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Conflict Between Oil Producers in Middle East Illustration by Greg Groesch/The Washington Times

The perils of Saudi reform

In a dizzying sequence of events, Saudi Arabian Crown Prince Mohammed bin Salman took a series of moves that will strengthen his status as heir to the throne and the face of his country’s future. These included a roundup of prominent royals, businessmen, and officials and the arrest of a major international Saudi businessman. At the same time, Saudi defense systems intercepted a missile fired at Riyadh from Yemen, the Lebanese prime minister resigned his post during a visit to Saudi Arabia, and another powerful Saudi prince died in a helicopter crash.

Illustration on new GOP wisdom on taxes by Alexander Hunter/The Washington Times

The Stupid Party gets smart

Republicans have long been known as “the stupid party.” They do stupid things, like waiting until mid-November to pass a must-pass tax cut that should have been done by April.

In this July 12, 2017 photo, Senate Judiciary Committee member Sen. Al Franken, D-Minn. arrives on Capitol Hill in Washington. The normally sleepy Senate Ethics Committee hasn't had a major case since 2011, but it could be deciding next year on the fate of three senators _ including two facing allegations of inappropriate sexual behavior. (AP Photo/Pablo Martinez Monsivais)

A nation of moral geldings

Question: If the woman in the photo of Al Franken (where he’s groping her while she sleeps) would have given “consent,” then would this be right and good? If morality is really nothing more than mutual “consent” and Sen. Franken could prove that she said this was okay to do while she lay sleeping, he would have nothing — absolutely nothing — to be “ashamed” of. Right?

Illustration on U.S./Azerbaijan cooperation by Linas Garsys/The Washington Times

Azerbaijan, an American partner

Azerbaijan has long been a partner of the United States. In the 26 years since we gained our independence, Azerbaijan has sought friendly relations with the United States. Formal bilateral relations were established with the sagacious efforts and diligence of the late president of Azerbaijan Heydar Aliyev and his American counterparts: U.S. Presidents George H.W. Bush and Bill Clinton.

Al Franken and Leeanne Tweeden

Gropergate! The halls of Congress under siege!

- The Washington Times

When I was a young reporter on a certain newspaper in the South, fresh on a new job, I took a fancy to a sweet and pretty young woman (that’s how we talked in those days) working on what newspapers quaintly called “the Society pages.”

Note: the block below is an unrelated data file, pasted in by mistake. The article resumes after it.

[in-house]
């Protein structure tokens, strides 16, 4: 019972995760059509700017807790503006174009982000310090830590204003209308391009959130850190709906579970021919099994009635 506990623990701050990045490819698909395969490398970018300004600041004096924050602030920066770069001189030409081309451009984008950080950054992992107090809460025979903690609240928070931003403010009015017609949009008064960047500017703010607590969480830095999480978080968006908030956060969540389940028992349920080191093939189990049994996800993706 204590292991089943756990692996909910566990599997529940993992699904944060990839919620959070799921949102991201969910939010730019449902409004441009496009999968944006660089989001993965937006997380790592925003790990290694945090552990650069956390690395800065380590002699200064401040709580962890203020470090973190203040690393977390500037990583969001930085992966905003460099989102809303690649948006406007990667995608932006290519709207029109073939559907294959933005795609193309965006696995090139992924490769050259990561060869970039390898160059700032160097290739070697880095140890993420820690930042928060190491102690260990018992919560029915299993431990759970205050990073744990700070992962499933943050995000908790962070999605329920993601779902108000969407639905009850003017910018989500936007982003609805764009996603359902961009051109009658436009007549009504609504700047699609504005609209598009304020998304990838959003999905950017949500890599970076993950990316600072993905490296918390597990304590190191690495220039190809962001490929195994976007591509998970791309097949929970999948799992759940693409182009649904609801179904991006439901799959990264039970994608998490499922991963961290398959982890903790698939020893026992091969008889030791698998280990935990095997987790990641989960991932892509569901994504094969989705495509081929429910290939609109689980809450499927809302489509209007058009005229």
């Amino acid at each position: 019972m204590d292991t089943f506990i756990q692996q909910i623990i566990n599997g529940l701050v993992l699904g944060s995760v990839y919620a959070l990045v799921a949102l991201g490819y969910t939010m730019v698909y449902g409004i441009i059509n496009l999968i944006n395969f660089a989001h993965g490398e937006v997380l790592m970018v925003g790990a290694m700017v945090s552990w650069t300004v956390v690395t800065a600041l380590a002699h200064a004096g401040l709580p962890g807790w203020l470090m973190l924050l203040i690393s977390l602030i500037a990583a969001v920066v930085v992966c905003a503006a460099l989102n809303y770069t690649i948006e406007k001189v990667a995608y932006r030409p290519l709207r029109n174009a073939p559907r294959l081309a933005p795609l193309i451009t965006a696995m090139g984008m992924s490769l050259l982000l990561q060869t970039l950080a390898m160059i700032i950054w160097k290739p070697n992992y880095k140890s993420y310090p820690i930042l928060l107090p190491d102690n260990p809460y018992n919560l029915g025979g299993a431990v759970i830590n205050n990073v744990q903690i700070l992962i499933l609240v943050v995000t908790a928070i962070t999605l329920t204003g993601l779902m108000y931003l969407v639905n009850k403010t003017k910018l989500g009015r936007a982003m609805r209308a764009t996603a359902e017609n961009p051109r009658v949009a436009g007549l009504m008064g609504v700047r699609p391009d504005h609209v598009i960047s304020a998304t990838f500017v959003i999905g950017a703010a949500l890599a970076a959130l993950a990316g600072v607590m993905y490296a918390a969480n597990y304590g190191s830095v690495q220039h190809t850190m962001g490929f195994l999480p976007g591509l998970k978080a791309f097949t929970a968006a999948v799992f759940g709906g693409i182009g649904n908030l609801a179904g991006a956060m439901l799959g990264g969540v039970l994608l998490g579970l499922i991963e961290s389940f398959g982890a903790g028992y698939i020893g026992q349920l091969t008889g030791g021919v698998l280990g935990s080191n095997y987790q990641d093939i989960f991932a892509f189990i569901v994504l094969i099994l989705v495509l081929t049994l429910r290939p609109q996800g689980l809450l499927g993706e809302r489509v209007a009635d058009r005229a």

Why Trump should arm Ukraine

President Trump has often expressed his desire to build a better, more positive relationship with Russia. However, as Secretary of State Tillerson has said, improved bilateral relations will not be possible without ending Russia’s aggression against Ukraine.

Illustration on the restoration of the Alamo by Linas Garsys/The Washington Times

Restoring, reinforcing and remembering the Alamo

As a native Texan, as a veteran, and as Texas land commissioner, it is my solemn duty and my great honor to be the caretaker of the Alamo. Who we are as Texans started there and who we can be as Texans and Americans still lives there.

Illustration of George Papadopoulos by Nancy Ohanian/Tribune Content Agency

The Russian shadow

Thank goodness we live in a country where the people who represent us in Congress have the power to investigate and grill federal officials to root out wrongdoing in our government.

Illustration on Brett McGurk by Alexander Hunter/The Washington Times

Following Obama’s footsteps toward Kurdistan’s destruction

Brett McGurk, an Obama appointee serving under President Trump, is working in order to ensure that the United States continues to follow Barack Obama’s failed Iraq policy even though the U.S. now has a Republican president.

United Nations U.S. Ambassador Nikki Haley, right, listens as Organization of American States Secretary General Luis Almargo speaks during a U.N. meeting on human rights concerns in Venezuela, Monday Nov. 13, 2017, at U.N. headquarters. (AP Photo/Bebeto Matthews)

Nikki Haley quite rightly rocks U.N. boat on Venezuela

- The Washington Times

Human rights matter — that’s the message a resolute U.S. Ambassador to the United Nations Nikki Haley just sent the Security Council’s way, reminding that Venezuela, land of the socialists, shouldn’t be allowed to skate on civil abuses. This is why Haley rocks. She’s unafraid to take the high ground on behalf of America, even when world players disapprove.

Illustration on the sexual vulgarization of the American culture by Alexander Hunter/The Washington Times